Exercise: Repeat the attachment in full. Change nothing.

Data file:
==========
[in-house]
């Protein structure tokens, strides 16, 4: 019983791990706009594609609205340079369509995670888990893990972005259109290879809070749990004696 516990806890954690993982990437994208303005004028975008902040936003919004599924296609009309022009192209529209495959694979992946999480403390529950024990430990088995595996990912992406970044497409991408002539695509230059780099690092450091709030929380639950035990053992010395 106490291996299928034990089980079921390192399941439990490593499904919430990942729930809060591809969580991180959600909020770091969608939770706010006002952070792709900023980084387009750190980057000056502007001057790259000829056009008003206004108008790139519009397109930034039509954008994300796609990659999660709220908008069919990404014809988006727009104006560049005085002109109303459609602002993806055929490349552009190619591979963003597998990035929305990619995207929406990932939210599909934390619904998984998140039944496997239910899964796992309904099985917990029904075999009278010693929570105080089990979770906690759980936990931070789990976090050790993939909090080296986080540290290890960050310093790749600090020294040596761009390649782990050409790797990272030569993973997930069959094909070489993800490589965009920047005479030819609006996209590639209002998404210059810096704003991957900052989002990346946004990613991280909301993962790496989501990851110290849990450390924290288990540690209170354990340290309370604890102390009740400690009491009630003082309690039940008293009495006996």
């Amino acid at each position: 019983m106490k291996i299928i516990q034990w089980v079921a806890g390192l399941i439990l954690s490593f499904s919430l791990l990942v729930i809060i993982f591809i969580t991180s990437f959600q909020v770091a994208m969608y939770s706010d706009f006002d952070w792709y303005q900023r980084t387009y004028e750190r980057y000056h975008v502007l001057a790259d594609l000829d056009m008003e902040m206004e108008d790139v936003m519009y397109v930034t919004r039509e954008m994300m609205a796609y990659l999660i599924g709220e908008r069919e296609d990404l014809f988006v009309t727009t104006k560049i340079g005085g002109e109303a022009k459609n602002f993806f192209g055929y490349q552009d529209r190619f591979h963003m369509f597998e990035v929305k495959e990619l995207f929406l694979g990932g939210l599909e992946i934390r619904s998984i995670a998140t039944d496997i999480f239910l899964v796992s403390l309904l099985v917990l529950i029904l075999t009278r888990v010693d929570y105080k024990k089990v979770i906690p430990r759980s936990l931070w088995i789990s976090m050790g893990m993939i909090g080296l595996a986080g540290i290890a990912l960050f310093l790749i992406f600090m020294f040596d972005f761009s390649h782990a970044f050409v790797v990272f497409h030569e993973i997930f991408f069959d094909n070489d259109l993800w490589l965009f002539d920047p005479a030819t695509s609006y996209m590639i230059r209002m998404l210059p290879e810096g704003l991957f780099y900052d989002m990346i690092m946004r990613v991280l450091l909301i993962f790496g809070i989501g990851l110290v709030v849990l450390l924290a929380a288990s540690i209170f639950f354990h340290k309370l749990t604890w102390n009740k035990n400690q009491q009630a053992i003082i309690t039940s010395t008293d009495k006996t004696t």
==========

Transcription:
[in-house]
């Protein structure tokens, strides 16, 4: 019983791990706009594609609205340079369509995670888990893990972005259109290879809070749990004696 516990806890954690993982990437994208303005004028975008902040936003919004599924296609009309022009192209529209495959694979992946999480403390529950024990430990088995595996990912992406970044497409991408002539695509230059780099690092450091709030929380639950035990053992010395 106490291996299928034990089980079921390192399941439990490593499904919430990942729930809060591809969580991180959600909020770091969608939770706010006002952070792709900023980084387009750190980057000056502007001057790259000829056009008003206004108008790139519009397109930034039509954008994300796609990659999660709220908008069919990404014809988006727009104006560049005085002109109303459609602002993806055929490349552009190619591979963003597998990035929305990619995207929406990932939210599909934390619904998984998140039944496997239910899964796992309904099985917990029904075999009278010693929570105080089990979770906690759980936990931070789990976090050790993939909090080296986080540290290890960050310093790749600090020294040596761009390649782990050409790797990272030569993973997930069959094909070489993800490589965009920047005479030819609006996209590639209002998404210059810096704003991957900052989002990346946004990613991280909301993962790496989501990851110290849990450390924290288990540690209170354990340290309370604890102390009740400690009491009630003082309690039940008293009495006996």
């Amino acid at each position: 019983m106490k291996i299928i516990q034990w089980v079921a806890g390192l399941i439990l954690s490593f499904s919430l791990l990942v729930i809060i993982f591809i969580t991180s990437f959600q909020v770091a994208m969608y939770s706010d706009f006002d952070w792709y303005q900023r980084t387009y004028e750190r980057y000056h975008v502007l001057a790259d594609l000829d056009m008003e902040m206004e108008d790139v936003m519009y397109v930034t919004r039509e954008m994300m609205a796609y990659l999660i599924g709220e908008r069919e296609d990404l014809f988006v009309t727009t104006k560049i340079g005085g002109e109303a022009k459609n602002f993806f192209g055929y490349q552009d529209r190619f591979h963003m369509f597998e990035v929305k495959e990619l995207f929406l694979g990932g939210l599909e992946i934390r619904s998984i995670a998140t039944d496997i999480f239910l899964v796992s403390l309904l099985v917990l529950i029904l075999t009278r888990v010693d929570y105080k024990k089990v979770i906690p430990r759980s936990l931070w088995i789990s976090m050790g893990m993939i909090g080296l595996a986080g540290i290890a990912l960050f310093l790749i992406f600090m020294f040596d972005f761009s390649h782990a970044f050409v790797v990272f497409h030569e993973i997930f991408f069959d094909n070489d259109l993800w490589l965009f002539d920047p005479a030819t695509s609006y996209m590639i230059r209002m998404l210059p290879e810096g704003l991957f780099y900052d989002m990346i690092m946004r990613v991280l450091l909301i993962f790496g809070i989501g990851l110290v709030v849990l450390l924290a929380a288990s540690i209170f639950f354990h340290k309370l749990t604890w102390n009740k035990n400690q009491q009630a053992i003082i309690t039940s010395t008293d009495k006996t004696t």